Forker says she began the project “to spread hope and raise awareness for babies with special needs as I take stunning and/or fun photos of babies with various medical needs. I want to show the world that every baby is precious!”

Instead of trying to hide babies’ disabilities or any necessary medical equipment such as tubes or wires, Forker incorporates them into her photographic scenes. Before each photo shoot, she consults with the parents, to learn about their baby’s medical needs and to choose a theme for the ImaginArt scene. For example, a baby girl named Ellis Rose, was photographed surrounded by roses, while a baby boy named Elijah who has Crouzon syndrome, a craniofacial disorder that necessitates the use of a trach tube and helmet, was photographed as an astronaut in space.

Special Needs Child in Whimsical Photograph

To participate in the Precious Baby Project, parents must be local to the New Haven, Indiana area or willing to travel to Forker’s home studio there. They must meet certain guidelines which can be viewed on her website. If chosen, families will receive two free digital images of their babies including one photo of their baby’s ImaginArt scene. For more information about Forker and to see photos of the Precious Baby Project, visit preciousbabyphotography.com/precious-baby-project.

 

Parent’s Guide to Sleepaway Camp

Two Boys Paddling in a Kayak on a Lake

After months of preparation, weeks of packing, and multiple conversations with the camp director, doctor and nurse, you’ve finally reached your child’s first day of sleepaway camp. Maybe you’ve dropped him off there, or maybe you’re one of a throng of parents waving to their children through the window as the camp bus rolls away.

In either scenario, you’re bound to be experiencing a mix of emotions — excitement about the prospect of much-needed time to yourself; guilt about the sense of relief you may feel; and significant anxiety about how your child will fare at camp.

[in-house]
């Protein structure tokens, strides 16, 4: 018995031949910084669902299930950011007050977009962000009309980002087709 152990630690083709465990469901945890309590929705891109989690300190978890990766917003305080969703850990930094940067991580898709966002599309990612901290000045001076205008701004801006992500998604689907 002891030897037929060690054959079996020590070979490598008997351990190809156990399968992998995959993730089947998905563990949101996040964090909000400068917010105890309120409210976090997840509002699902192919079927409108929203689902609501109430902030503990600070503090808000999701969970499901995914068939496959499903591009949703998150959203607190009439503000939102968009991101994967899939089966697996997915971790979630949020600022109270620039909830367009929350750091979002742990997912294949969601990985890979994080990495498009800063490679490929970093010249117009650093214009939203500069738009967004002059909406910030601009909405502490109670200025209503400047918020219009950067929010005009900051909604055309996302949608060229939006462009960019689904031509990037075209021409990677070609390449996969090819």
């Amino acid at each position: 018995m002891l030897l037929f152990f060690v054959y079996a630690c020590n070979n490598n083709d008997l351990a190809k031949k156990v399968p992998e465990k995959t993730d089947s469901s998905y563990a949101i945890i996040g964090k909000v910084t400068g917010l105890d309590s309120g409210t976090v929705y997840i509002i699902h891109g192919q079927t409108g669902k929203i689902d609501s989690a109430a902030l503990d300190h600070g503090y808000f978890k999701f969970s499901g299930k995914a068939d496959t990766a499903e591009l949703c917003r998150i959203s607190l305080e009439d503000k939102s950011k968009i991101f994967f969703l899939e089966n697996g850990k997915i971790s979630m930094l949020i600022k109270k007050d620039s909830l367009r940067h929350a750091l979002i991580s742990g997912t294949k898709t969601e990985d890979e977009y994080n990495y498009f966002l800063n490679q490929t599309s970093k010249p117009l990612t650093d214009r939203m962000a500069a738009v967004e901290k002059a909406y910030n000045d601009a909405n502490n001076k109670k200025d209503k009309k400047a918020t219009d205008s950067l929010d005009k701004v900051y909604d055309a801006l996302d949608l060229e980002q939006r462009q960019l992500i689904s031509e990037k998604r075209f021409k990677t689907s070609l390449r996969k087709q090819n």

If your child has disabilities, these emotions may be heightened. Here are some steps you can take to make the most of this brief time away from your child.

Remind yourself of the benefits of camp for your child
Most likely you spent hours researching the camp you selected for your child. You probably got references, interviewed the staff and maybe even visited the camp grounds. You made sure to choose a camp that seemed prepared to deal with whatever challenges — medical or behavioral — that your child presents. With these pieces in place, your child is set up to reap the many benefits that summer camp provides: the opportunity to make new friends, gain independence and self-confidence, and develop new skills.

 Give yourself a break
You deserve to have some time to focus on yourself, your significant other and even your other children. There is no cause to feel guilty about sending your child to camp or for feeling happy while he is there. Remember, this break will provide you with a chance to re-energize, so you’ll be able to be a better parent to him when he returns.

Spend time doing things you enjoy
Take advantage of the extra time that having a child at sleepaway camp offers. Plan a weekend away with your significant other, have lunch or drinks with friends; sign up for a class; begin an exercise regimen; read a book; or simply catch up on your sleep.

No news is good news
In an era of 24/7 access, it’s hard to adjust to camp communication guidelines. Most camps don’t allow campers to bring cell phones, and discourage phone calls between campers and parents in general. Camps have their reasons for rules such as these. Phone contact often worsens or even creates feelings of homesickness in campers. It may also cause unnecessary concerns for parents who may not realize their child’s homesickness is likely to dissipate soon after it arises.

That’s not to say that you shouldn’t receive frequent reports from your child’s counselors and camp administrators. They should communicate regularly and should always be available for phone inquiries and emails.

 Rediscover the lost art of letter-writing